An SSD (Solid State Drive) will really speed up your computer. It will significantly reduce the boot time and increase the response of most software applications.
Every write action to a SSD will result in the undesirable phenomenon known as write amplification. This may shorten the life of the SSD.
Ubuntu 16.04 seems to be ready for SSD drives. Here are some steps you should take to extend the life of your SSD drive. The keypoint is to reduce write actions.
fstrimperiodically (default on Ubuntu)
In a previous post it was described how to setup and monitor a UPS dedicated to your Ubuntu workstation computer (STANDALONE mode).
In some cases you want your UPS to protect more than one computer (MASTER-SLAVE mode). apcupsd is a great solution in case of APC UPS. In my case, I use an APC UPS ("APC Back UPS BR1500GI RS 1500VA (LI)") which is physically connected via USB with an Ubuntu file and backup server (host name atlas, IP 192.168.1.52 - the MASTER computer). But I also want my UPS to protect my Ubuntu workstation (host name athena, IP 192.168.1.51 - the SLAVE computer).
UPS means Uninterruptible Power Supply. The UPS is a device which has a rechargeable battery provides electrical power for a few minutes after the outage, depending on its specifications. However, UPS is not a power generator and its mission is NOT to continue the operation of the computer for all the duration of the blackout.
Power Management module on Ubuntu 16.04 is a flexible tool to manage your computer UPS. If you have a UPS dedicated to your workstation, Ubuntu "Power Management" is all you need.
Virtualbox is an advanced virtualization platform. It runs on Windows, Linux, Macintosh, and Solaris hosts and supports a large number of guest operating systems. It is available as Open Source Software (GPL2). It is lightweight and actively developed, so it is suitable for use in workstations.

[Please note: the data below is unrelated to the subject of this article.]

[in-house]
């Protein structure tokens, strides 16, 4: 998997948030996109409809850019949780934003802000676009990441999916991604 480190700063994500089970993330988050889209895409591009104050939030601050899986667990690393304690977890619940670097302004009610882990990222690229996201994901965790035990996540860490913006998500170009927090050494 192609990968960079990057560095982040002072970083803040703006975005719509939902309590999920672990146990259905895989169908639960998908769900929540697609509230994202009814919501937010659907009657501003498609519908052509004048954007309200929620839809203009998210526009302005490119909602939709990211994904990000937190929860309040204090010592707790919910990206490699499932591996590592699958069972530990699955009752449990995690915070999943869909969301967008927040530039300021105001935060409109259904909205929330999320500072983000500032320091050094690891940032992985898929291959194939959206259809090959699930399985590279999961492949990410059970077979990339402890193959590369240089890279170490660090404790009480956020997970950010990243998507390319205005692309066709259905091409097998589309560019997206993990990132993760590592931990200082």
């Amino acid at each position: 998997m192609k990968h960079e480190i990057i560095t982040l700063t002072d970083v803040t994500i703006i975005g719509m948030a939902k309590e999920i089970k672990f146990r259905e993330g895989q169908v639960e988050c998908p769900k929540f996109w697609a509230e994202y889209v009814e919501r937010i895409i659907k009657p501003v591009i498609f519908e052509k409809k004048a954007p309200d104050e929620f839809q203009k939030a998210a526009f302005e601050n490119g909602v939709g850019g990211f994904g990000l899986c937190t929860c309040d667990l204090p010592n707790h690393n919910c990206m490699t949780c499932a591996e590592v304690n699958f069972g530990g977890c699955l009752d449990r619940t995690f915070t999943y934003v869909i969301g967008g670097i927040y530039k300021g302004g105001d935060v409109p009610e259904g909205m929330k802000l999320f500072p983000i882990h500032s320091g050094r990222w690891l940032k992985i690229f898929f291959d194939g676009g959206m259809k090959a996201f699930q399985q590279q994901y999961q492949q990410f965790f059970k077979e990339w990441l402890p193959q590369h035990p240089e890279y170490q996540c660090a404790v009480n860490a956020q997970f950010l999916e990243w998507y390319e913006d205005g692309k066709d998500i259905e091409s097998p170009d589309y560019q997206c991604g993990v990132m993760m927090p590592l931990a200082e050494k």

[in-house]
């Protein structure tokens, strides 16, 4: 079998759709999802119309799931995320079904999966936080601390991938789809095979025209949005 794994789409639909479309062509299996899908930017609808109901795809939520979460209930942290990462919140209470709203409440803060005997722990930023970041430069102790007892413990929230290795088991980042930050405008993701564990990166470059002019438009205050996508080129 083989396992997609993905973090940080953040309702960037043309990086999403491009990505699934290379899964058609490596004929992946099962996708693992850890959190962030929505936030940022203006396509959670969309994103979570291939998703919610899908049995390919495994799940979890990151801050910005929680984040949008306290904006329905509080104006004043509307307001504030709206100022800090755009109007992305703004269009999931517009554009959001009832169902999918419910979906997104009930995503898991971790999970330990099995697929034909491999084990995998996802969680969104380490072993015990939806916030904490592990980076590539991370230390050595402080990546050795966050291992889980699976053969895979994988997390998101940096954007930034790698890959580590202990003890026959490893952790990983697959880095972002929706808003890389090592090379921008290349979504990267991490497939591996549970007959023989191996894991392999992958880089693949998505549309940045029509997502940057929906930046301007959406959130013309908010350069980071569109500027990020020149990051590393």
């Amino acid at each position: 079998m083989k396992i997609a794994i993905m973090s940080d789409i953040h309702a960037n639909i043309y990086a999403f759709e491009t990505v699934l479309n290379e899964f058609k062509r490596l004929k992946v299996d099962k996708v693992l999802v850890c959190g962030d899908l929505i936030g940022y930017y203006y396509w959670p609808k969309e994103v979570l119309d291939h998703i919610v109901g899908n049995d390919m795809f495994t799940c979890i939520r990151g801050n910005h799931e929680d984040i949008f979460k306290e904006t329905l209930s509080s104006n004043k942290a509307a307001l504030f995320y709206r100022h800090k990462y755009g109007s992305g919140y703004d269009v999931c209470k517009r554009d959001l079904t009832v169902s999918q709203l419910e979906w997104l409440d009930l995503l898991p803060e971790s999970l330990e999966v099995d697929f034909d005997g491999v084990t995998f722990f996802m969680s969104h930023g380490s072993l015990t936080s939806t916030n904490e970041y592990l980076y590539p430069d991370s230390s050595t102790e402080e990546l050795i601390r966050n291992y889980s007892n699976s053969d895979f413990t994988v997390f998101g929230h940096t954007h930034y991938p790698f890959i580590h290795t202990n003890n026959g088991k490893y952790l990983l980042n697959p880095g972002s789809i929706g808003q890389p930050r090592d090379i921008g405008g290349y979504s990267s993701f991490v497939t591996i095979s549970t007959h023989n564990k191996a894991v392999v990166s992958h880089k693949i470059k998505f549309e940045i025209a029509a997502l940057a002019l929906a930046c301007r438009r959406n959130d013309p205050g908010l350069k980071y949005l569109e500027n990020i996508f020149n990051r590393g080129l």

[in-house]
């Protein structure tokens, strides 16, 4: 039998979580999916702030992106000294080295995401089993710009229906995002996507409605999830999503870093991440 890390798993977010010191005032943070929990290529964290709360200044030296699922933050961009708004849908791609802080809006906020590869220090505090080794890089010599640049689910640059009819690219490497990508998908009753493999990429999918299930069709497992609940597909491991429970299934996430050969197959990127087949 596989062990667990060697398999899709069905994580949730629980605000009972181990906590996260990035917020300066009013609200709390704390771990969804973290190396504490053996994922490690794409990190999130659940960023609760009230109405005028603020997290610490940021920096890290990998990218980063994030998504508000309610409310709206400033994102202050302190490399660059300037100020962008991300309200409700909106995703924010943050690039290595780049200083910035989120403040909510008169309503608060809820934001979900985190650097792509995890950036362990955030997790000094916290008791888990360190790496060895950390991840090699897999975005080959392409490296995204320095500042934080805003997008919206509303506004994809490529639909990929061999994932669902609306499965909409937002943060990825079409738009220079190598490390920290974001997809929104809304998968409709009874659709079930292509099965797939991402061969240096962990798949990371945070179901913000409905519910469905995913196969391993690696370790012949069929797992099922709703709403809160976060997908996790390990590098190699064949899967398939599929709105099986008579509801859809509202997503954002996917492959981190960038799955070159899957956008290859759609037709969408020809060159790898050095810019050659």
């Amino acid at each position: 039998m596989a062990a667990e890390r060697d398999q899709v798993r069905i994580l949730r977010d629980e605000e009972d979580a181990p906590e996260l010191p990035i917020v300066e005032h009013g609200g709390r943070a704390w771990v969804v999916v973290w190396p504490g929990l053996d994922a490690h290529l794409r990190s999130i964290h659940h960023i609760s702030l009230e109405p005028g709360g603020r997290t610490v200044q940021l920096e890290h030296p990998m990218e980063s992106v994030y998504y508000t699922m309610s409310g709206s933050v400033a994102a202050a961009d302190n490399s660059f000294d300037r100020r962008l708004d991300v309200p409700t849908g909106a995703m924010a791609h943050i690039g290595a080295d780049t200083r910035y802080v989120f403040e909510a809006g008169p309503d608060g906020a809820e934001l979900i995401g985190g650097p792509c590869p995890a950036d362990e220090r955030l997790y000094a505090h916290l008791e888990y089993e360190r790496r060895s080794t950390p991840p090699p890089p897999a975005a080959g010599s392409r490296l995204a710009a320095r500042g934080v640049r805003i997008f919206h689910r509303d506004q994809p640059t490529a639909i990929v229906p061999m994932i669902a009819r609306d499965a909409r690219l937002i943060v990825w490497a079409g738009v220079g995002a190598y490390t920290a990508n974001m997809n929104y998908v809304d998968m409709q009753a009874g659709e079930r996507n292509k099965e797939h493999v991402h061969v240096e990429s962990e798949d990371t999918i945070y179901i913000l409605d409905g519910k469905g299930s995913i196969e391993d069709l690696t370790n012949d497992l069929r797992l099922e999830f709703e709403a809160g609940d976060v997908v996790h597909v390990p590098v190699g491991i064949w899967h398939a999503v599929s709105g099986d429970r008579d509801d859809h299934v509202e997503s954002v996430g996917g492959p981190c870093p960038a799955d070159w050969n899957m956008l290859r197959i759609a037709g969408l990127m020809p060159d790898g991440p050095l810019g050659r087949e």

I use Virtualbox to create virtual machines mainly for testing:
This is a simple guide to setup Oracle Virtualbox on Ubuntu 16.04
Clonezilla is a Free and Open Source bootable GNU/Linux distribution for disk or partition imaging and cloning. There are two versions available:
After installation of Ubuntu Desktop 16.04, a nasty surprise awaits you. Mouse is very sensitive (practically unusable) in most systems with wireless mouse. Probably, this will not happen in systems with old wired mouse. Trying to fix mouse sensitivity, using System Settings → Mouse and Touchpad, you will see that it is not possible.
Fortunately, there is an easy way to fix it, using xset (user preference utility for X).
Ubuntu Desktop releases offer handy GUI utilities to handle Package Management and System Update:
Using a desktop computer (workstation), it is more possible that you will use these GUI utilities. However, you can use the command line if you prefer. It's a matter of choice.
It is recommended to select a Long Term Support (LTS) Ubuntu Release for your Desktop Workstation, so you will have Updates for 5 years. A new LTS version is released every 2 years. Current LTS release (2016 Oct) is Ubuntu 16.04 (Xenial Xerus).
After installing a new Linux kernel, old kernels are not automatically deleted. They remain in your disk (/boot partition). You have to delete them manually. Why?
The main reason is to save disk space, which occupied by old kernels. Some systems may become unusable if not enough disk space is available in /boot partition. However, disk space is not a problem in modern systems.
You will never delete your current kernel, of course. It is recommended to keep at least one or two older kernels, so you can boot your system in an emergency situation (hardware or software compatibility issues with the current kernel).